The odd thing, however, about this type of theory-fiction is that, as an object itself, its influence is slow, even if the phenomenon it describes is ever accelerating. As such, it can be hard to work out where the fiction exists. Is it on the page where a collective effort was made to express inconsummate fragments of reality? Or is it in the moment when the fragments seem to demand to be expressed together? It is almost as if, in attempting to stay faithful to the complexities and consequences that emerged from this environment of fast moving data and porous boundaries, the requisite abandonment of vernacular meant that the work could not spread. Indeed, by taking in and then expressing the experience of rapidly digitizing capitalism the influence of the work of CCRU has been confined to those willing to go along with their seemingly alien mode of thought. These are academics for the most part, although more significantly some have gone on to work in silicon valley…
Write Everything Down.
Years later, a recent example of literary theory-fiction, Satin Island by Tom McCarthy, seems to have caught up to this impulse and found a way to move it to a mainstream vernacular. The work is self-consciously literary but gives shape to a world not unlike the one described by CCRU.
The novel is the story of U, a corporate anthropologist commissioned to write the great anthropological report of the present moment by his employer. However, U is confronted with a problem in the digital present. He remarks that “Bronisław Malinowski, the father of modern anthropology, said: Write Everything Down” as you never know what might be important your research. The problem is that today everything that a scientist or social scientist could note down with empirical confidence is already written down. Not just written down but stored securely, copied and distributed in a format that is infinitely remixable. If the broadcast media could produce third order simulacra, then this must be the fourth order at the very least. Here, quite explicitly the only course of action is narration.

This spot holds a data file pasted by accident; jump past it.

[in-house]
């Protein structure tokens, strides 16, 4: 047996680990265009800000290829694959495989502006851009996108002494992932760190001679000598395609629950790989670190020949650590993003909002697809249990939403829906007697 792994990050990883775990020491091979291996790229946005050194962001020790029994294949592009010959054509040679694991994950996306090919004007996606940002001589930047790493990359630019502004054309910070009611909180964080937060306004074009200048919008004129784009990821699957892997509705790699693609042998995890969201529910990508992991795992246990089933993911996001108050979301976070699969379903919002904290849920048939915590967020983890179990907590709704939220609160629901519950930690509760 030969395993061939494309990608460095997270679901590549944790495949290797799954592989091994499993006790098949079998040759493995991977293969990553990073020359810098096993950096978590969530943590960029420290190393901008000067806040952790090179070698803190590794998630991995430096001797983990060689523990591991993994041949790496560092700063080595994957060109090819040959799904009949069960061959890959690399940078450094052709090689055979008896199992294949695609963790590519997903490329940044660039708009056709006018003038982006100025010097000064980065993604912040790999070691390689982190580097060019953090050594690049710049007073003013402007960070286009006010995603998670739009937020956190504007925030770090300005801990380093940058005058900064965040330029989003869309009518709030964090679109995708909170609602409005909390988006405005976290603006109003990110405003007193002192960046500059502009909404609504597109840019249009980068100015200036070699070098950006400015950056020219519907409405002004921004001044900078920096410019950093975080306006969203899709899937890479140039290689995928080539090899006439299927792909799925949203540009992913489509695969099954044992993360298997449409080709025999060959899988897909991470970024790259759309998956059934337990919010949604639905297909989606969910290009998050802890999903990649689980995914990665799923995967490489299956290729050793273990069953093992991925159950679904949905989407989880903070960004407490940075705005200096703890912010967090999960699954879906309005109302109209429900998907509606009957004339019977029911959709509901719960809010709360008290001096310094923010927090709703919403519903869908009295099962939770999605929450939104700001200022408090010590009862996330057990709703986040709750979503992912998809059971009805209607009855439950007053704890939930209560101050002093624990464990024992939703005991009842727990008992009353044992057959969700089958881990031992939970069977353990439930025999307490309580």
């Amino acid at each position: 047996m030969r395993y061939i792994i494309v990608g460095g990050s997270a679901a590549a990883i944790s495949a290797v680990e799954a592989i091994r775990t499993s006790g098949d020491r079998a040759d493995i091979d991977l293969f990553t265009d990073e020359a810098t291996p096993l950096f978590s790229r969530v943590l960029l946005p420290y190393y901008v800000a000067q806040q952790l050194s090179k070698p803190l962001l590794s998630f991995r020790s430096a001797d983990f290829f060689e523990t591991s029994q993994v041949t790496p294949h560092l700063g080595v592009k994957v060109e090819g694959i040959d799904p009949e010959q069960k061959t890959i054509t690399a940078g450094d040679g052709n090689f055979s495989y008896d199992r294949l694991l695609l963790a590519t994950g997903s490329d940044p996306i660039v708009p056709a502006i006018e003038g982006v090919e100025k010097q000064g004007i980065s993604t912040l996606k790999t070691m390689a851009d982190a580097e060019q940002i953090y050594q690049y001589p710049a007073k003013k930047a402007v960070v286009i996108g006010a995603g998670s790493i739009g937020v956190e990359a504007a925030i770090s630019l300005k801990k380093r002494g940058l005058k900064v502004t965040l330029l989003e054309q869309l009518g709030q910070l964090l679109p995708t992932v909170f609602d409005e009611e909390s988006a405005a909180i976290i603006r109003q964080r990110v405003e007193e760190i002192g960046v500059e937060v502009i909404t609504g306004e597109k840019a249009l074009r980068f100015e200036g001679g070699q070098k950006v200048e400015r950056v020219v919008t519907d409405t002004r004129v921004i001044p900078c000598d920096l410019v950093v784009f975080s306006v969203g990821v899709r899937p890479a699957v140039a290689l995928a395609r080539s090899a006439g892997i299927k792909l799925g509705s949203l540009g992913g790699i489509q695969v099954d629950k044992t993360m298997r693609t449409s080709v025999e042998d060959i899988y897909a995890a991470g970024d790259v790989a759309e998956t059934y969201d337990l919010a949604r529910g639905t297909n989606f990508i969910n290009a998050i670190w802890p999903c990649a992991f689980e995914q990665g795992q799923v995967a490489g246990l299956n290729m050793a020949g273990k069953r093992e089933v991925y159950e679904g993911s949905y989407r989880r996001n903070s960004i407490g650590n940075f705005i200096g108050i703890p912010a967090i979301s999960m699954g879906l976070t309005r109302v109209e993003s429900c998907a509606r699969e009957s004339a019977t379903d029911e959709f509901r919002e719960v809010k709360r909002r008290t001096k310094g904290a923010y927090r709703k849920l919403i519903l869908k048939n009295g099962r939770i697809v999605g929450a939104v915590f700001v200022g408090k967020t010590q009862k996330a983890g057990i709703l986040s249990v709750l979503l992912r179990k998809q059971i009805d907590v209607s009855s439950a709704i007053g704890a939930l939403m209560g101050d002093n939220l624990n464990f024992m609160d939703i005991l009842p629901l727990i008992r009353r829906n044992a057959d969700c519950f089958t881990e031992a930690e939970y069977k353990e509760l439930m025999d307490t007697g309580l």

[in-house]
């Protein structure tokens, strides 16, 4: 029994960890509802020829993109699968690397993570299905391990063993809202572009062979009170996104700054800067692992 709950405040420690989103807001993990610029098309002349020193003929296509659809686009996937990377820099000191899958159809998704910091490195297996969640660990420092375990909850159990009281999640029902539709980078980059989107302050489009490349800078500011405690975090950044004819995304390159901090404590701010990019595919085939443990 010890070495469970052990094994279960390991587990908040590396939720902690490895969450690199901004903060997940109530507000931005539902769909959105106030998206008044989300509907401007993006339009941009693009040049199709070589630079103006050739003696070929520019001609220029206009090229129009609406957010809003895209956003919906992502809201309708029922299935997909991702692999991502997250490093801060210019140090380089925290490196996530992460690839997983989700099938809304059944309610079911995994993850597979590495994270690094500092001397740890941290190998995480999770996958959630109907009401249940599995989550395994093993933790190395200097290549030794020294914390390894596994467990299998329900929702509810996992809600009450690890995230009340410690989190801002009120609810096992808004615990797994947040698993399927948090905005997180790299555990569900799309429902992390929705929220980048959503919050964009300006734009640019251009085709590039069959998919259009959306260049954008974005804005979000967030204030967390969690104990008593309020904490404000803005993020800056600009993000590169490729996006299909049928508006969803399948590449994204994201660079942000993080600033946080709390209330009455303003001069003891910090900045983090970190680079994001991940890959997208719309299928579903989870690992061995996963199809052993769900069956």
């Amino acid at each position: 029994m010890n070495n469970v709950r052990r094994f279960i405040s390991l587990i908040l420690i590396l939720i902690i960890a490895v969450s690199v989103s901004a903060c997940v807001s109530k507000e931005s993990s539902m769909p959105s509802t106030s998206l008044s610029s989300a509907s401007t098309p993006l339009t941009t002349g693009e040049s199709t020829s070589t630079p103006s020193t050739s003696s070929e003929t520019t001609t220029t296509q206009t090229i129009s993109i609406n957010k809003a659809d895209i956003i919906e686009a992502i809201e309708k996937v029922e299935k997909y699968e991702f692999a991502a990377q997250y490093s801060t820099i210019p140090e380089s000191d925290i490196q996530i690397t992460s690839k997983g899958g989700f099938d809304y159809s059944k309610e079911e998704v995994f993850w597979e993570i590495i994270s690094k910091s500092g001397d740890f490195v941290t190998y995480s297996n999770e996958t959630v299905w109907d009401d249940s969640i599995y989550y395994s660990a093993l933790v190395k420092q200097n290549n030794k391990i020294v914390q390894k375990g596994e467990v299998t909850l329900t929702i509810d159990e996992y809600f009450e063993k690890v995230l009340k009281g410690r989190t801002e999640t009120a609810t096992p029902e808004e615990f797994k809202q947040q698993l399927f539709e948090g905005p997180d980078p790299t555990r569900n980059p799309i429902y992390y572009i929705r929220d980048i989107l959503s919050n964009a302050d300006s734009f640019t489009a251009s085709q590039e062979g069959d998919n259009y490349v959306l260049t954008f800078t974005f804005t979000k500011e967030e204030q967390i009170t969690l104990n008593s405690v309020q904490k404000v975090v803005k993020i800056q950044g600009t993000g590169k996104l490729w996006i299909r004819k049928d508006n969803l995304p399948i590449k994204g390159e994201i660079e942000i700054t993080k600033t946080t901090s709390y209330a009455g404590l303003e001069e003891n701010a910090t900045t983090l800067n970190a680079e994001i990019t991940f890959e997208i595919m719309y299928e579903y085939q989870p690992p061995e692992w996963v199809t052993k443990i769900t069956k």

This, as with CCRU, is where we can see theory-fiction as terrifyingly ambivalent. Theory-fiction is a practice that contains an approach to knowledge and the reality that does away with the barometers of meaning we use to define both ourselves, the world and the good. However, unlike with earlier more nihilistic movements, there is no triumph of transgression here, no pleasure or jouissance, because the world it describes would obliterate anything capable of experiencing such things as we know them. With such a view of the world, why not vote for Trump and accelerate the system until there is nothing left but a radioactive mist? That said, from another vantage point the same conclusion could have been reached years ago.
This ambivalent manifestation is, however, but one version of the theory-fiction methodology in operation. As I write this I am aware that I stand at the precipice of rabbit-hole. As the fictional mode can allow anything to come into play and with theory it can become actionable. That said, in the age of nth order simulacra the limited beings that we are may need to come to terms with the notion that fiction really exists and reality is unknowable as anything but, hopefully complex, fictions. Reductions of what is there to something we can narrativize. This means that the stakes are very high when you write something down but, paradoxically, this knowledge renders these stakes absurd. This need not mean we tear everything down, only that not doing so is truly a difficult choice.
- I know this was meant as a jab but I love this label ↩
- Interestingly (and more on why later) he earned his PhD at the University of Warwick in 90s. ↩
- It is necessary to mention my not mentioning of Nick Land. There simply is not space for a discussion of his work here, despite the fact that a great deal of the ambivalence at play here is down to him. The Guardian article linked to above would be the place to start looking for more information. ↩